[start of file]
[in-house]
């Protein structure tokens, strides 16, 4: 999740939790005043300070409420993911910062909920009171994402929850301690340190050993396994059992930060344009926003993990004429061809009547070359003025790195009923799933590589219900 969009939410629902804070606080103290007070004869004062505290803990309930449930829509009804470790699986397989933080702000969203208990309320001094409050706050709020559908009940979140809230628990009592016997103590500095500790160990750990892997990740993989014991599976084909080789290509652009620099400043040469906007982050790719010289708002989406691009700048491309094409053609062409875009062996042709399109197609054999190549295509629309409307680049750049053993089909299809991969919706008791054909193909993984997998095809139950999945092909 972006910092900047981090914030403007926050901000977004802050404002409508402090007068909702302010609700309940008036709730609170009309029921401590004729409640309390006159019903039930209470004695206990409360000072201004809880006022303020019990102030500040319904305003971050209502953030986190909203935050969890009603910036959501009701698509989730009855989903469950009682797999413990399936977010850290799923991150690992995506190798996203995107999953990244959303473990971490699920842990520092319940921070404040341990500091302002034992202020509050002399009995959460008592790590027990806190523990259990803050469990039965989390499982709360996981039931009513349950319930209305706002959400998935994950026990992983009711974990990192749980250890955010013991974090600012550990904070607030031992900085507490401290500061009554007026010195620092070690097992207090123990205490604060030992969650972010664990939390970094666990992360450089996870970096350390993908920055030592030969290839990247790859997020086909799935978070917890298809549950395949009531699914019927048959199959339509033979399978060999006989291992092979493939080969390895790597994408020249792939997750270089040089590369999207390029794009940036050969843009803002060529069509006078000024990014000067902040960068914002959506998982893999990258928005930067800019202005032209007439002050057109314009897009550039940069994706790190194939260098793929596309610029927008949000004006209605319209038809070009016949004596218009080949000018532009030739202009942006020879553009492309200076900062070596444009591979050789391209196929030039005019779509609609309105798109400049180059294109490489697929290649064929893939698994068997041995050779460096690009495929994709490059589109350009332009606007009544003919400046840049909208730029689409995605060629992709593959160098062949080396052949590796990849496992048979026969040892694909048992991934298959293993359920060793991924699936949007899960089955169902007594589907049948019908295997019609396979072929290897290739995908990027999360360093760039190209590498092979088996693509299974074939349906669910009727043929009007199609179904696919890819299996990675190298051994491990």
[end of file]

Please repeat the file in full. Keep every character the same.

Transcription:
[in-house]
């Protein structure tokens, strides 16, 4: 999740939790005043300070409420993911910062909920009171994402929850301690340190050993396994059992930060344009926003993990004429061809009547070359003025790195009923799933590589219900 969009939410629902804070606080103290007070004869004062505290803990309930449930829509009804470790699986397989933080702000969203208990309320001094409050706050709020559908009940979140809230628990009592016997103590500095500790160990750990892997990740993989014991599976084909080789290509652009620099400043040469906007982050790719010289708002989406691009700048491309094409053609062409875009062996042709399109197609054999190549295509629309409307680049750049053993089909299809991969919706008791054909193909993984997998095809139950999945092909 972006910092900047981090914030403007926050901000977004802050404002409508402090007068909702302010609700309940008036709730609170009309029921401590004729409640309390006159019903039930209470004695206990409360000072201004809880006022303020019990102030500040319904305003971050209502953030986190909203935050969890009603910036959501009701698509989730009855989903469950009682797999413990399936977010850290799923991150690992995506190798996203995107999953990244959303473990971490699920842990520092319940921070404040341990500091302002034992202020509050002399009995959460008592790590027990806190523990259990803050469990039965989390499982709360996981039931009513349950319930209305706002959400998935994950026990992983009711974990990192749980250890955010013991974090600012550990904070607030031992900085507490401290500061009554007026010195620092070690097992207090123990205490604060030992969650972010664990939390970094666990992360450089996870970096350390993908920055030592030969290839990247790859997020086909799935978070917890298809549950395949009531699914019927048959199959339509033979399978060999006989291992092979493939080969390895790597994408020249792939997750270089040089590369999207390029794009940036050969843009803002060529069509006078000024990014000067902040960068914002959506998982893999990258928005930067800019202005032209007439002050057109314009897009550039940069994706790190194939260098793929596309610029927008949000004006209605319209038809070009016949004596218009080949000018532009030739202009942006020879553009492309200076900062070596444009591979050789391209196929030039005019779509609609309105798109400049180059294109490489697929290649064929893939698994068997041995050779460096690009495929994709490059589109350009332009606007009544003919400046840049909208730029689409995605060629992709593959160098062949080396052949590796990849496992048979026969040892694909048992991934298959293993359920060793991924699936949007899960089955169902007594589907049948019908295997019609396979072929290897290739995908990027999360360093760039190209590498092979088996693509299974074939349906669910009727043929009007199609179904696919890819299996990675190298051994491990």